Objects- Jim Dwyer of the

Objects
- Jim Dwyer of the New York Times has been writing a simply spectacular occasional series on the objects that have taken meaning in survivors’ lives since Sept. 11. I’ve recommended the pieces before and will again.

The latest: A yellow stroller and the mother and children with it. Previous objects: A pair of handcuffs used to dig the last two survivors out of the debris… A paramedic’s uniform… A photograph in the rubble… And best of all, the dramatic tale of a squeegee that was the key to life.

Each of these is a story that brings Sept. 11 down to its most human level: an object that ties a few people together through the struggle and pain and heroism of that day.

I say this has been the best of the Times’ coverage. It is great feature writing, Pulitzer stuff (except the Pulitzer people like showier things, things that run on too long for mortal people to read, big for the sheer sake of bigness). Dwyer’s pieces are big because they are so small.

Every time I read one of Dwyer’s stories, I also think of the objects from my Sept. 11.

In my garage, I have a bag inside a bag and inside that is the briefcase I carried that day and — foolishly — bent to pick up more than once as the 50-mile-per-hour cloud of debris enveloped me, as I tripped and almost fell, as I heard crashes and screams in the dark around me, as I feared I could die. What the hell was I doing picking up my damned briefcase? I don’t know. Obviously, I had some primal attachment to my stuff: the laptop, of course; my addresses; my papers. And so, having fought to keep it, I’ve saved it. When I cleaned up that day, I threw out my shirt and pants and even my socks and underwear, they were so encrusted with dust; I shook my jacket out on my driveway and collected hunks of concrete that filled my pockets. But I kept that briefcase. It is completely covered and filled with dust and unknown fibers; it reminds me of the cloud; it carries the cloud. I’ve looked at it only once, when I showed it to my parents, who needed to know what that day was like. The briefcase spoke for me. Then I put it back in the bags, on the shelf.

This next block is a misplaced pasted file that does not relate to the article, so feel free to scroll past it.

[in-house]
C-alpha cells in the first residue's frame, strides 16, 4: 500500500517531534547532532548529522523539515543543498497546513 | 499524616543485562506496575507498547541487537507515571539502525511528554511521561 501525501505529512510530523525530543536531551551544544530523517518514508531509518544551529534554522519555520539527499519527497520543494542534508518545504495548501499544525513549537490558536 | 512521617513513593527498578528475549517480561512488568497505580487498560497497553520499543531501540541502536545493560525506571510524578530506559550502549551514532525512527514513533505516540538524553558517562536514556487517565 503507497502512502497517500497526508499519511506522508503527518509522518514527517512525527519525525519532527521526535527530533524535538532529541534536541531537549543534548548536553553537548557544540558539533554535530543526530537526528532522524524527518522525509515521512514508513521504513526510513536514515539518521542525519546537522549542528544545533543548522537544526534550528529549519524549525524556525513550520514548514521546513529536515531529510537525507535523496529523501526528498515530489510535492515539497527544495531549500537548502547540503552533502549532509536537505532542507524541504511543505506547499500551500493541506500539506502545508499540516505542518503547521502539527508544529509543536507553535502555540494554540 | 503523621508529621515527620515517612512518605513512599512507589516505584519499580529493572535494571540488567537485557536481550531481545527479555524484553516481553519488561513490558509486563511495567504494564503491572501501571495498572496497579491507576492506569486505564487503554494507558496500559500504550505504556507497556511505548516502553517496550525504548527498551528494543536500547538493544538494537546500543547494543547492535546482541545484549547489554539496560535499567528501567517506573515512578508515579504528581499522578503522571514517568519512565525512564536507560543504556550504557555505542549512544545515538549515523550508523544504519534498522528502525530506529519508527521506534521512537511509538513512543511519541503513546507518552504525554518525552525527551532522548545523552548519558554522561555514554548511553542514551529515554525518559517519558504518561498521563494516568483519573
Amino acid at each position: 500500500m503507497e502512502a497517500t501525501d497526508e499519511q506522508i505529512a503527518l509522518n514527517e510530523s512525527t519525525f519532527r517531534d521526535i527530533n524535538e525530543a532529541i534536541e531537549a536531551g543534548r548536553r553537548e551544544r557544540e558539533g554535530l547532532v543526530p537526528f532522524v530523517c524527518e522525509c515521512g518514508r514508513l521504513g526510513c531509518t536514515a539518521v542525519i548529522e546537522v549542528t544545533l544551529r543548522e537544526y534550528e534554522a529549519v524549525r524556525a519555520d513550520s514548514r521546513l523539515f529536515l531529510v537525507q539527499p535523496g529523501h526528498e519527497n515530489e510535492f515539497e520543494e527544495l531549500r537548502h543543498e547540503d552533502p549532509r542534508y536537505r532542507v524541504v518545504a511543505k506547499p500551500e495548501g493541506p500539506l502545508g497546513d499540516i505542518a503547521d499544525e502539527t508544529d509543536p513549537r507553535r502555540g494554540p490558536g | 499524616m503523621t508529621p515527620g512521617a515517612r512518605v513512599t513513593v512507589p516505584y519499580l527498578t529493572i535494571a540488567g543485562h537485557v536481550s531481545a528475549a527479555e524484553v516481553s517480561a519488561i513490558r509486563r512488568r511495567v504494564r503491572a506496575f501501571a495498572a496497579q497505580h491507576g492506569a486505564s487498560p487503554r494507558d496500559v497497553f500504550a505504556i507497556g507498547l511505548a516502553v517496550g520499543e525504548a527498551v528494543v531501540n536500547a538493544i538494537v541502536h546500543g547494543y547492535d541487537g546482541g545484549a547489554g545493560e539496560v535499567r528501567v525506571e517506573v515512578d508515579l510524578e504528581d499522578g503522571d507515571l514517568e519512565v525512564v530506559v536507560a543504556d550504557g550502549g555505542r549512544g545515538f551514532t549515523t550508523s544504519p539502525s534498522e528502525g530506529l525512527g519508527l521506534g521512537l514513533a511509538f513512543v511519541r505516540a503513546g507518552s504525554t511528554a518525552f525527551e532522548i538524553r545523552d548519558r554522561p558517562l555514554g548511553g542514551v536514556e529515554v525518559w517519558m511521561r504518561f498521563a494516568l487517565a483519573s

I kept a pen, too, that was in my shirt pocket. The concrete dust was so thick and so forceful that it filled my pocket and filled the pen from underneath such that I cannot open it.

I kept my glasses, brand new glasses, the titanium kind you’re not supposed to be able to bend or mangle. They survived that day. A testimonial to titanium.

I lost my cell phone. That struck most people I know because I do love my gadgets. My son knows I lost it; that was what he told his little sister; that is how he connected to the event. My coworkers laughed; here was my excuse to get a newer and neater phone, they said. They were right.

I think I keep this weblog as an object of Sept. 11, as well; I hold onto it so I don’t get too far away. The impulse is the same.

And finally, there is a receipt for paper towels. When I escaped the cloud, the most precious thing to have was a paper towel and a little water. After breathing and swallowing too much of the remains of the World Trade Center, I finally had the presence of mind to breath through my handkerchief until I lost it. When I found refuge in an office building, I tried to wash off what I could. But I kept breathing the dust; it filled my eyes and lungs and mouth. What I wanted most as I escaped north, a refugee from terror, was a paper towel and a little water to breath through, to clean with. At the East River, I came across a supermarket being turned into a command center. They gave out water; I kept that Poland Spring bottle all day. But I had no towels. I went inside and found, bless be, a roll of paper towels. A cop stopped me and asked me to tell him what it was like back at the World Trade Center. He was worried about his brothers. I told him. Then I went to pay.

I got in line at a checkout. And, of course, the lady behind the counter growled — in the last New York moment I remember — “I’m closed!”

I dragged down the line, defeated, looking like a reject from hell. I didn’t have it in me to be a New Yorker: There was nothing left with which to throw a self-righteous psycho fit. I just wanted the right to open up those towels. I said nothing.

But then pity poured out. A manager spotted me and called me back. The checkout lady had quick second thoughts and called me back. They apologized all they could and said that, of course, they would take me in line. The checkout lady asked how I was; I said I was just fine, absolutely fine. She said she was going to go home and try to find a relative who was there too. I pray he was fine.

I walked out, triumphant with my water and towels, cleaning my eyes and face. A cop stopped me again and asked whether he could have some for his partner, to get the concrete out of her eyes. I rolled it out for them and some others and poured water for them. I kept those paper towels all day as I walked up from the World Trade Center to Times Square.

I just found the receipt from that purchase.